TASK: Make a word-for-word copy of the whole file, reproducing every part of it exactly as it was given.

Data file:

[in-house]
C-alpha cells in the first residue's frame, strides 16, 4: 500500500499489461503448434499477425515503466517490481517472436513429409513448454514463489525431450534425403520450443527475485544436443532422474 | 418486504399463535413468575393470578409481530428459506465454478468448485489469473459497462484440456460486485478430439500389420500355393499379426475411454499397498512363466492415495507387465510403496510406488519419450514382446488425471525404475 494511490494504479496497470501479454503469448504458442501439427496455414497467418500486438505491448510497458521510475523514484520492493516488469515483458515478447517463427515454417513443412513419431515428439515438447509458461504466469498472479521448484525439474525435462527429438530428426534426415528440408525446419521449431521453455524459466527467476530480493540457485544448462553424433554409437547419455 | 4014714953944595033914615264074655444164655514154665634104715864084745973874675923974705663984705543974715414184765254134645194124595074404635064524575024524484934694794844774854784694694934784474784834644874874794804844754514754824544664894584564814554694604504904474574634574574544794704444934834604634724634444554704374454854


[in-house]
C-alpha cells in the first residue's frame, strides 16, 4: 500500500499489461503448434499477425515503466517490481517472436513429409513448454514463489525431450534425403520450443527475485544436443532422474 | 418486504399463535413468575393470578409481530428459506465454478468448485489469473459497462484440456460486485478430439500389420500355393499379426475411454499397498512363466492415495507387465510403496510406488519419450514382446488425471525404475 494511490494504479496497470501479454503469448504458442501439427496455414497467418500486438505491448510497458521510475523514484520492493516488469515483458515478447517463427515454417513443412513419431515428439515438447509458461504466469498472479521448484525439474525435462527429438530428426534426415528440408525446419521449431521453455524459466527467476530480493540457485544448462553424433554409437547419455 | 4014714953944595033914615264074655444164655514154665634104715864084745973874675923974705663984705543974715414184765254134645194124595074404635064524575024524484934694794844774854784694694934784474784834644874874794804844754514754824544664894584564814554694604504904474574634574574544794704444934834604634724634444554704374454854